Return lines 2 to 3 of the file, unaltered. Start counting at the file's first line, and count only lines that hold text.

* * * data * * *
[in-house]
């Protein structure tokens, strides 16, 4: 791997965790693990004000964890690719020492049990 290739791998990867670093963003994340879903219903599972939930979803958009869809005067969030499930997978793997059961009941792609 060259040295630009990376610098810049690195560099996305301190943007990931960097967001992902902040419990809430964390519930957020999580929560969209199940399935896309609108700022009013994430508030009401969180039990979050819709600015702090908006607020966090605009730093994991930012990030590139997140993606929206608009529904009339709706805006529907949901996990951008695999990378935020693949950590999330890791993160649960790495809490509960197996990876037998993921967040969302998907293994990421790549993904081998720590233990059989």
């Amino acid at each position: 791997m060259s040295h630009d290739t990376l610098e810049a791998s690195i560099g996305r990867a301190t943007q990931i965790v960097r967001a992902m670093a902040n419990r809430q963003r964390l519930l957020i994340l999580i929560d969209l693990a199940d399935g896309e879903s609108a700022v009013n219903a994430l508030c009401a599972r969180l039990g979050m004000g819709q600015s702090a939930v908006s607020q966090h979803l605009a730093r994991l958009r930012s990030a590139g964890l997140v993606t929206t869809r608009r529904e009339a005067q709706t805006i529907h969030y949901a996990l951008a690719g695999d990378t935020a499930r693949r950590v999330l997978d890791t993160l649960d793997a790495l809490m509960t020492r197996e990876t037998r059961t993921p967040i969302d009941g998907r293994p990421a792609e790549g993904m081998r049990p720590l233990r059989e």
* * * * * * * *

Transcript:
């Protein structure tokens, strides 16, 4: 791997965790693990004000964890690719020492049990 290739791998990867670093963003994340879903219903599972939930979803958009869809005067969030499930997978793997059961009941792609 060259040295630009990376610098810049690195560099996305301190943007990931960097967001992902902040419990809430964390519930957020999580929560969209199940399935896309609108700022009013994430508030009401969180039990979050819709600015702090908006607020966090605009730093994991930012990030590139997140993606929206608009529904009339709706805006529907949901996990951008695999990378935020693949950590999330890791993160649960790495809490509960197996990876037998993921967040969302998907293994990421790549993904081998720590233990059989």
């Amino acid at each position: 791997m060259s040295h630009d290739t990376l610098e810049a791998s690195i560099g996305r990867a301190t943007q990931i965790v960097r967001a992902m670093a902040n419990r809430q963003r964390l519930l957020i994340l999580i929560d969209l693990a199940d399935g896309e879903s609108a700022v009013n219903a994430l508030c009401a599972r969180l039990g979050m004000g819709q600015s702090a939930v908006s607020q966090h979803l605009a730093r994991l958009r930012s990030a590139g964890l997140v993606t929206t869809r608009r529904e009339a005067q709706t805006i529907h969030y949901a996990l951008a690719g695999d990378t935020a499930r693949r950590v999330l997978d890791t993160l649960d793997a790495l809490m509960t020492r197996e990876t037998r059961t993921p967040i969302d009941g998907r293994p990421a792609e790549g993904m081998r049990p720590l233990r059989e």